The proposed library tax referendum set to appear on the May 20 primary ballot in Oley is generating strong feelings among township residents who must decide if a library is something for which they are willing to pay.
Residents will be asked if they are willing to cough up a property tax of roughly 0.095 mill, or an additional $9.52 annually for a property assessed at $100,000, to fund the library, which is housed on the second floor of the Oley Valley School District administration building.
If the sentiment expressed at a recent township meeting is any indication, it would seem most are against a hike.
The library, which opened in September 2011, has been trying to join the Berks County Libraries System, which would allow them to share resources with other county libraries and obtain funds from the state.
However, because the library has not received enough municipal funding, the bid for affiliate status was rejected, and the library system is now requiring the Oley library to obtain the equivalent of $5 per resident in funding in order to join.
Oley Township has contributed $3,000 in each of the last two years to the library. Adjoining townships, including Alsace and Ruscombmanor, have declined to contribute, while Pike Township has contributed $500.
Township resident Mike Kline minced no words when he offered his opinion on funding the library. Kline, who serves as assistant fire chief of the Oley Fire Company, insisted the needs of emergency services should come first.
“I’m totally offended that we would fund a library instead of public services,” he said. “I would rather have better police services than a library.”
Kline lamented the lack of funds for fire and ambulance services and said he would much rather see a fire tax than one to support a library. “I am 43 years old. I don’t want to sell flowers and hoagies forever. Our emergency services need to be funded. I am totally against a library.”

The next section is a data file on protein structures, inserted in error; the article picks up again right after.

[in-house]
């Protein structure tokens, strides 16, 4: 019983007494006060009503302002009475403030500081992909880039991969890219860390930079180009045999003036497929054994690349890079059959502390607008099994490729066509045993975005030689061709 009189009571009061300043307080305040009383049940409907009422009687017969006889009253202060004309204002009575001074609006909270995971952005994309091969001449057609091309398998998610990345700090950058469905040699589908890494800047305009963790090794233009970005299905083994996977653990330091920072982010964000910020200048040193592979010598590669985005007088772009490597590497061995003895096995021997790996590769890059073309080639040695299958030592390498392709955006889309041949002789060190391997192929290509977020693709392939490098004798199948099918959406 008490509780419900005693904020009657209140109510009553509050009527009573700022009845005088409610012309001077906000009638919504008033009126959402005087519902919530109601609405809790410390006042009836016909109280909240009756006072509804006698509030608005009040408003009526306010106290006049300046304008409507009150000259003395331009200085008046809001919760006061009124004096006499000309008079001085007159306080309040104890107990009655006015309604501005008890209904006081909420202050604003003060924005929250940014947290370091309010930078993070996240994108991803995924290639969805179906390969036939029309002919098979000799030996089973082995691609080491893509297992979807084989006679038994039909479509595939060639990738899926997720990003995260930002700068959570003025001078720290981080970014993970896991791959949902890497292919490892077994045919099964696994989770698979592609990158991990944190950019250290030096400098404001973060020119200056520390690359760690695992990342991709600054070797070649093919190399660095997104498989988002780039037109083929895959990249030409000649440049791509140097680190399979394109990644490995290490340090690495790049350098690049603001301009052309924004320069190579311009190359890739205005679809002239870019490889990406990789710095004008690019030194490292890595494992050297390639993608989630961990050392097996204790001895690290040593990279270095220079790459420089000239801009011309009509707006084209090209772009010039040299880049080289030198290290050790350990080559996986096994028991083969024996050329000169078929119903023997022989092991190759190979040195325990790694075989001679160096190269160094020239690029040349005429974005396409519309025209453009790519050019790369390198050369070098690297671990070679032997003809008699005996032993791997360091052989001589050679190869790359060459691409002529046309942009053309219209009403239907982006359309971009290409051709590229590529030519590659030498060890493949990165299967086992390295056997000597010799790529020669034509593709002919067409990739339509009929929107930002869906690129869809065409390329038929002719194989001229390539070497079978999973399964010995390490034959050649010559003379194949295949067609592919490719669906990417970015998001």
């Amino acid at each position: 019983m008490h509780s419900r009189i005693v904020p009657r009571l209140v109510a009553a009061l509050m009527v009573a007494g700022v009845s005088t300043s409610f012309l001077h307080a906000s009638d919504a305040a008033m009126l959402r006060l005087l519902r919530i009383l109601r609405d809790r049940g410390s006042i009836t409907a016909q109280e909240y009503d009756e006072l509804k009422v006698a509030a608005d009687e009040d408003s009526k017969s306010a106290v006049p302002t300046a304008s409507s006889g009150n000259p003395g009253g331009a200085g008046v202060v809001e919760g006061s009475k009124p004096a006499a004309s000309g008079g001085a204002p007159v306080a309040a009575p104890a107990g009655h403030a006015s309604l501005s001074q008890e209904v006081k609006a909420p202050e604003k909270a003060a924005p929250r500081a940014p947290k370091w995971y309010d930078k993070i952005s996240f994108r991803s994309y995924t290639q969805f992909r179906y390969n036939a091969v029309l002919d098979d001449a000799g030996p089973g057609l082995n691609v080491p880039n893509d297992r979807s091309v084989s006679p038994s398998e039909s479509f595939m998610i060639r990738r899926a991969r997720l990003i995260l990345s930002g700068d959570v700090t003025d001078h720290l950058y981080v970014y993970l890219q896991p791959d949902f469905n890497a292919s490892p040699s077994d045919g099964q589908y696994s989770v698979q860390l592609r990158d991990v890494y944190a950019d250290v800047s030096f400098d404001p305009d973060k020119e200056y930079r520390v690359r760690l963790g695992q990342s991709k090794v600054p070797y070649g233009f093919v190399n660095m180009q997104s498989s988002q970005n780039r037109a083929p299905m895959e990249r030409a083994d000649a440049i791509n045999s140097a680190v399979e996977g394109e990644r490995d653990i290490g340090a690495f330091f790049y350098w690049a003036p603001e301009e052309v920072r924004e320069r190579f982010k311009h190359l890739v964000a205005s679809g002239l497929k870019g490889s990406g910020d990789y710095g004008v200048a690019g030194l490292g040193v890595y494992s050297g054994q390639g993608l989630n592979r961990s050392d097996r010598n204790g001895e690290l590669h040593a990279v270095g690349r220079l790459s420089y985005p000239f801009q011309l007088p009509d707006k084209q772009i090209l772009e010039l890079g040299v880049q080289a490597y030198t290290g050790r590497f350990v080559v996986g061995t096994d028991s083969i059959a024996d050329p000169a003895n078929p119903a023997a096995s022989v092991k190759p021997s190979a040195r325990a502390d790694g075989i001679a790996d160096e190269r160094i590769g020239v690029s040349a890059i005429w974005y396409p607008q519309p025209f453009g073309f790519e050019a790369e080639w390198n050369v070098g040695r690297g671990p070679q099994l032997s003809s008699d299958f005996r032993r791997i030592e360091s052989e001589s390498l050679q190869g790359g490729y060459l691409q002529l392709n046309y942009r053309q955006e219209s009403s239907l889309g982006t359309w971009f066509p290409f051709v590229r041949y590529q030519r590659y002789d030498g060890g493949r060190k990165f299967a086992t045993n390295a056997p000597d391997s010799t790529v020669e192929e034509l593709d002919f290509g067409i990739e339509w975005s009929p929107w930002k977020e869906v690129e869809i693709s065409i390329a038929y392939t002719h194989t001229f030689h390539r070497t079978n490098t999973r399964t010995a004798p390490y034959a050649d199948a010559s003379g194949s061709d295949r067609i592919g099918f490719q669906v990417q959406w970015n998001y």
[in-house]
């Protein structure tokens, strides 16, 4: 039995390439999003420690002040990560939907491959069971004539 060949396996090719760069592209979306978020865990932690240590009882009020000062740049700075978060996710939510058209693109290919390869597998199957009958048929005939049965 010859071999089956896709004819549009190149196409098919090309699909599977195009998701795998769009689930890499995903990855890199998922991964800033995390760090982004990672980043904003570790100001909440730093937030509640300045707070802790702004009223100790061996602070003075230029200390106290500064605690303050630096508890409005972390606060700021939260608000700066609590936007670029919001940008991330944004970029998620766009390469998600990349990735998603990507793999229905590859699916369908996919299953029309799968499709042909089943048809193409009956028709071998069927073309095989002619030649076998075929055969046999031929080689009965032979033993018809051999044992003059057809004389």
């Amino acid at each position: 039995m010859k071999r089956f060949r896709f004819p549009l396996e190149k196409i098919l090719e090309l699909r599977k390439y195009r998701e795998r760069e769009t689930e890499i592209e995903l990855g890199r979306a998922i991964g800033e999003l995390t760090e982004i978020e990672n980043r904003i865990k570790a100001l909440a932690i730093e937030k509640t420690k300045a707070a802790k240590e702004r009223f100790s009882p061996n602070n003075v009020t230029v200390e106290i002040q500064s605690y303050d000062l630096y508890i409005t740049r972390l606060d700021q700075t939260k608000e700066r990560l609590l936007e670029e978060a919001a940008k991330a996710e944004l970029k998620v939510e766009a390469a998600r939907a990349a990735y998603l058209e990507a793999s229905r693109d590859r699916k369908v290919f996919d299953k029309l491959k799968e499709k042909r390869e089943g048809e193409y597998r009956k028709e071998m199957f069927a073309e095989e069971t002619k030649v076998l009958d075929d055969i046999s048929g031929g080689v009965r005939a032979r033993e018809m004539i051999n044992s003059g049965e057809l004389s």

Others in attendance at the meeting expressed the same sentiment, some noting taxes were already too high while others cited the need to keep township emergency services operating.
Library board president Helen Clogston, also at the meeting, defended the tax and appealed to residents to recognize the work that has thus far gone into procuring funds to support the library.
“We’re not lightly asking this,” Clogston says. “We have done everything we can do. Not all the townships are supplying the $5 and I find that discriminatory. If we get this, I would push the county to make this county-wide. They are standing firm on this $5; if the township says no, the township says no. This is what we have to do to get entrance into the system. And if we get in, I’m going to push the county to make the other townships pay, because it isn’t fair.”
The decision to place a referendum on the ballot came at the March supervisors’ meeting, when supervisors Jeff Spatz and Mark Hoch voted to leave the decision to fund the library up to taxpayers. Supervisor James Coker was on vacation at the time.
Hoch said that he does not object to having a library in Oley but does take issue with the county’s position that the money must come solely from the pocketbooks of Oley taxpayers. “None of the supervisors is personally against the library,” Hoch said. “It’s what the county is doing, forcing the library to come to the township and demand money.”
Hoch said that while the amount that county is asking the taxpayers to pay is minimal, there’s nothing to say that, down the road, they can’t come back and ask for more. “This is not a frozen rate, and we all know it’s going to cost more down the road for different things,” he said. And he objects to the fact that neighboring townships are not being required to pay, even though taxpayers in those townships are expected to utilize the library.
Hoch said he thinks the time has come and gone for establishing a library in the township. “With the internet and electronic books and things, I just feel personally that it’s too late to start a library in a small community like this. If it would’ve been established ten years ago, I think it would be well on it’s way.”
Coker has been open and vocal about his opposition, and has gone on record saying he is “100%” against the library. He, too, is concerned about the fact that the costs are falling solely on Oley, when neighboring townships aren’t being forced to fork over a dime. “I don’t think Oley should be funding it alone,” he said.
Both Coker and Hoch urged voters to go to the polls to make their voice heard. “All I ask is that the voters go out to the primary to make their wishes known,” Coker said. “This one, as far as I’m concerned, is very important, and people need to vote. I would vote 17 times if I could.”
Spatz, who disclosed in March that his wife is a member of the library’s board of directors, could not be reached for comment.